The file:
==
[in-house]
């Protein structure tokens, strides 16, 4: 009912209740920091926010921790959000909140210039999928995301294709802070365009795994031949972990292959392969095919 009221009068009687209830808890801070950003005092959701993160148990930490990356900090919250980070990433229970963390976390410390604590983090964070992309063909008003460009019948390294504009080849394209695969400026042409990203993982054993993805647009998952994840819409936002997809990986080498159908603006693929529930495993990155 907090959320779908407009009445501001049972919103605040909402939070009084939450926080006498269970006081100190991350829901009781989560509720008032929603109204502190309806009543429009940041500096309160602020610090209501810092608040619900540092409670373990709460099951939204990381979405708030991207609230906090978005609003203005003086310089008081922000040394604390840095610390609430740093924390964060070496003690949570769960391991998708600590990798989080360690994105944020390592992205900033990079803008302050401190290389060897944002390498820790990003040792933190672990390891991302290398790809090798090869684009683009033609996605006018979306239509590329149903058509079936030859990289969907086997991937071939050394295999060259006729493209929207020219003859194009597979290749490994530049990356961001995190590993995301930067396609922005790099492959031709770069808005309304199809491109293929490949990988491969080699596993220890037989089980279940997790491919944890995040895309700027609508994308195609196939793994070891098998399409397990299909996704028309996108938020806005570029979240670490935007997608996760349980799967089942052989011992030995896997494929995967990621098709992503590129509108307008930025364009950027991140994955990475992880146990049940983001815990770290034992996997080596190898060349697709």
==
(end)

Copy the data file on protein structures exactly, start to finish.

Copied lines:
[in-house]
């Protein structure tokens, strides 16, 4: 009912209740920091926010921790959000909140210039999928995301294709802070365009795994031949972990292959392969095919 009221009068009687209830808890801070950003005092959701993160148990930490990356900090919250980070990433229970963390976390410390604590983090964070992309063909008003460009019948390294504009080849394209695969400026042409990203993982054993993805647009998952994840819409936002997809990986080498159908603006693929529930495993990155 907090959320779908407009009445501001049972919103605040909402939070009084939450926080006498269970006081100190991350829901009781989560509720008032929603109204502190309806009543429009940041500096309160602020610090209501810092608040619900540092409670373990709460099951939204990381979405708030991207609230906090978005609003203005003086310089008081922000040394604390840095610390609430740093924390964060070496003690949570769960391991998708600590990798989080360690994105944020390592992205900033990079803008302050401190290389060897944002390498820790990003040792933190672990390891991302290398790809090798090869684009683009033609996605006018979306239509590329149903058509079936030859990289969907086997991937071939050394295999060259006729493209929207020219003859194009597979290749490994530049990356961001995190590993995301930067396609922005790099492959031709770069808005309304199809491109293929490949990988491969080699596993220890037989089980279940997790491919944890995040895309700027609508994308195609196939793994070891098998399409397990299909996704028309996108938020806005570029979240670490935007997608996760349980799967089942052989011992030995896997494929995967990621098709992503590129509108307008930025364009950027991140994955990475992880146990049940983001815990770290034992996997080596190898060349697709």